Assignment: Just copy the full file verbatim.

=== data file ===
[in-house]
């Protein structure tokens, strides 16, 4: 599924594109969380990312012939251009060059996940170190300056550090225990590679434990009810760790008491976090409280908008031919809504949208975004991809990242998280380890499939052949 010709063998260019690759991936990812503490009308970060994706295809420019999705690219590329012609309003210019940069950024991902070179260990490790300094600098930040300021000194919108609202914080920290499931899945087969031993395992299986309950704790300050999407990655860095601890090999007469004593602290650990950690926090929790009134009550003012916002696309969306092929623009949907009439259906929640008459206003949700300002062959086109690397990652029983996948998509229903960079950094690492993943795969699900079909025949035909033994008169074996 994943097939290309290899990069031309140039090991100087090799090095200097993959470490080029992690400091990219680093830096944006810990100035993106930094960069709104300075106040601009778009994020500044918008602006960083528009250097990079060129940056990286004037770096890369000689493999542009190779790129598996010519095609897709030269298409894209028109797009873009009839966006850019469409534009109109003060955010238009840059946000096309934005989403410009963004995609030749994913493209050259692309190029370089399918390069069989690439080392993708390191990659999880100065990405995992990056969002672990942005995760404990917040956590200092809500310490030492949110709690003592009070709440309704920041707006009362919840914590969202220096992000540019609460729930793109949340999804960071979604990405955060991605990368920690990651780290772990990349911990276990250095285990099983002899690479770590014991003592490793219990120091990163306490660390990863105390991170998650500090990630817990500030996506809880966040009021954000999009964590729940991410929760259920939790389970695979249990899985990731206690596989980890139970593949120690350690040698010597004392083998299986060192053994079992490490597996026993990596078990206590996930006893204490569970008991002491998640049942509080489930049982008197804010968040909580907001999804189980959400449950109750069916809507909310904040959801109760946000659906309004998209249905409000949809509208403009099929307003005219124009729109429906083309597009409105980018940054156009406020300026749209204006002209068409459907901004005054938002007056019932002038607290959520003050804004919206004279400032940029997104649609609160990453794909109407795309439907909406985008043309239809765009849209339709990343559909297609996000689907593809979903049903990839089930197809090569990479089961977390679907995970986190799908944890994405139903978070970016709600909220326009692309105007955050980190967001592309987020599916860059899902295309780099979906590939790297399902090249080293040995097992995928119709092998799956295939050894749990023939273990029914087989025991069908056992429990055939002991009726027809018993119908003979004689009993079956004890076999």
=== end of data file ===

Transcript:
[in-house]
């Protein structure tokens, strides 16, 4: 599924594109969380990312012939251009060059996940170190300056550090225990590679434990009810760790008491976090409280908008031919809504949208975004991809990242998280380890499939052949 010709063998260019690759991936990812503490009308970060994706295809420019999705690219590329012609309003210019940069950024991902070179260990490790300094600098930040300021000194919108609202914080920290499931899945087969031993395992299986309950704790300050999407990655860095601890090999007469004593602290650990950690926090929790009134009550003012916002696309969306092929623009949907009439259906929640008459206003949700300002062959086109690397990652029983996948998509229903960079950094690492993943795969699900079909025949035909033994008169074996 994943097939290309290899990069031309140039090991100087090799090095200097993959470490080029992690400091990219680093830096944006810990100035993106930094960069709104300075106040601009778009994020500044918008602006960083528009250097990079060129940056990286004037770096890369000689493999542009190779790129598996010519095609897709030269298409894209028109797009873009009839966006850019469409534009109109003060955010238009840059946000096309934005989403410009963004995609030749994913493209050259692309190029370089399918390069069989690439080392993708390191990659999880100065990405995992990056969002672990942005995760404990917040956590200092809500310490030492949110709690003592009070709440309704920041707006009362919840914590969202220096992000540019609460729930793109949340999804960071979604990405955060991605990368920690990651780290772990990349911990276990250095285990099983002899690479770590014991003592490793219990120091990163306490660390990863105390991170998650500090990630817990500030996506809880966040009021954000999009964590729940991410929760259920939790389970695979249990899985990731206690596989980890139970593949120690350690040698010597004392083998299986060192053994079992490490597996026993990596078990206590996930006893204490569970008991002491998640049942509080489930049982008197804010968040909580907001999804189980959400449950109750069916809507909310904040959801109760946000659906309004998209249905409000949809509208403009099929307003005219124009729109429906083309597009409105980018940054156009406020300026749209204006002209068409459907901004005054938002007056019932002038607290959520003050804004919206004279400032940029997104649609609160990453794909109407795309439907909406985008043309239809765009849209339709990343559909297609996000689907593809979903049903990839089930197809090569990479089961977390679907995970986190799908944890994405139903978070970016709600909220326009692309105007955050980190967001592309987020599916860059899902295309780099979906590939790297399902090249080293040995097992995928119709092998799956295939050894749990023939273990029914087989025991069908056992429990055939002991009726027809018993119908003979004689009993079956004890076999």